Anders Celsius

Anders Celsius (1701 – 1744)

Swedish

Anders Celsius (27 November 1701 – 25 April 1744) was a Swedish astronomer, physicist and mathematician.

He was professor of astronomy at Uppsala University from 1730 to 1744, but traveled from 1732 to 1735 visiting notable observatories in Germany, Italy and France.

He founded the Uppsala Astronomical Observatory in 1741, and in 1742 proposed the Celsius temperature scale which bears his name.

Anders Celsius was born in Uppsala, Sweden on 27 November 1701.

As the son of an astronomy professor, Nils Celsius, and the grandson of the mathematician Magnus Celsius and the astronomer Anders Spole, Celsius chose a career in science.

Anders Celsius studied at Uppsala University, where his father was a teacher, and in 1730 he too, became a professor of astronomy there.

In 1730, Celsius published the Nova Methodus distantiam solis a terra determinandi (New Method for Determining the Distance from the Earth to the Sun). 

His research also involved the study of auroral phenomena, which he conducted with his assistant Olof Hiorter, and he was the first to suggest a connection between the aurora borealis and changes in the magnetic field of the Earth.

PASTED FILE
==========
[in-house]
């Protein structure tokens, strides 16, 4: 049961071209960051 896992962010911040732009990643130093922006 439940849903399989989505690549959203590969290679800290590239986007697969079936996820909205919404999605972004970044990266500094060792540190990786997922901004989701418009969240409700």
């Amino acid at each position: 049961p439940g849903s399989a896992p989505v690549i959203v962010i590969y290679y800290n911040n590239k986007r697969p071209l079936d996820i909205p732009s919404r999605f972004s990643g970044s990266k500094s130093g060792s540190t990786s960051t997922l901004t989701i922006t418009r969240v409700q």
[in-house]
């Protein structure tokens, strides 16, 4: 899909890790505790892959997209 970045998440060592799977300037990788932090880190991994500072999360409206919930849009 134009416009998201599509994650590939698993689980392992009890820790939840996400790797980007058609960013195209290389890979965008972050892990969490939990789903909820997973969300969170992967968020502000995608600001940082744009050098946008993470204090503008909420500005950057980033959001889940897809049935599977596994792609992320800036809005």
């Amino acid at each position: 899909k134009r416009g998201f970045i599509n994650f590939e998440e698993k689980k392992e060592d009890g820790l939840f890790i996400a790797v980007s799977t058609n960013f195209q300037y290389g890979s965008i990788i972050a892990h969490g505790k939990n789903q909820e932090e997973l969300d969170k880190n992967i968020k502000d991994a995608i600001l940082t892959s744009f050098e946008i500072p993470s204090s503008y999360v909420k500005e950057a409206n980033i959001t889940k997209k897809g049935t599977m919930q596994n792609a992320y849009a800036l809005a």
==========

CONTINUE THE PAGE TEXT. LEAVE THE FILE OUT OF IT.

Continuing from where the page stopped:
He observed the variations of a compass needle and found that larger deflections correlated with stronger auroral activity.

At Nuremberg in 1733, he published a collection of 316 observations of the aurora borealis made by himself and others over the period 1716–1732.

In 1738, he published the De observationibus pro figura telluris determinanda (Observations on Determining the Shape of the Earth). 

In astronomy, Celsius began a series of observations using colored glass plates to record the magnitude (a measure of brightness) of certain stars. 

Celsius was the first to perform and publish careful experiments aiming at the definition of an international temperature scale on scientific grounds.

In 1725 he became secretary of the Royal Society of Sciences in Uppsala, and served at this post until his death from tuberculosis in 1744. 

He supported the formation of the Royal Swedish Academy of Sciences in Stockholm in 1739 by Linnaeus and five others, and was elected a member at the first meeting of this academy. It was in fact Celsius who proposed the new academy's name.

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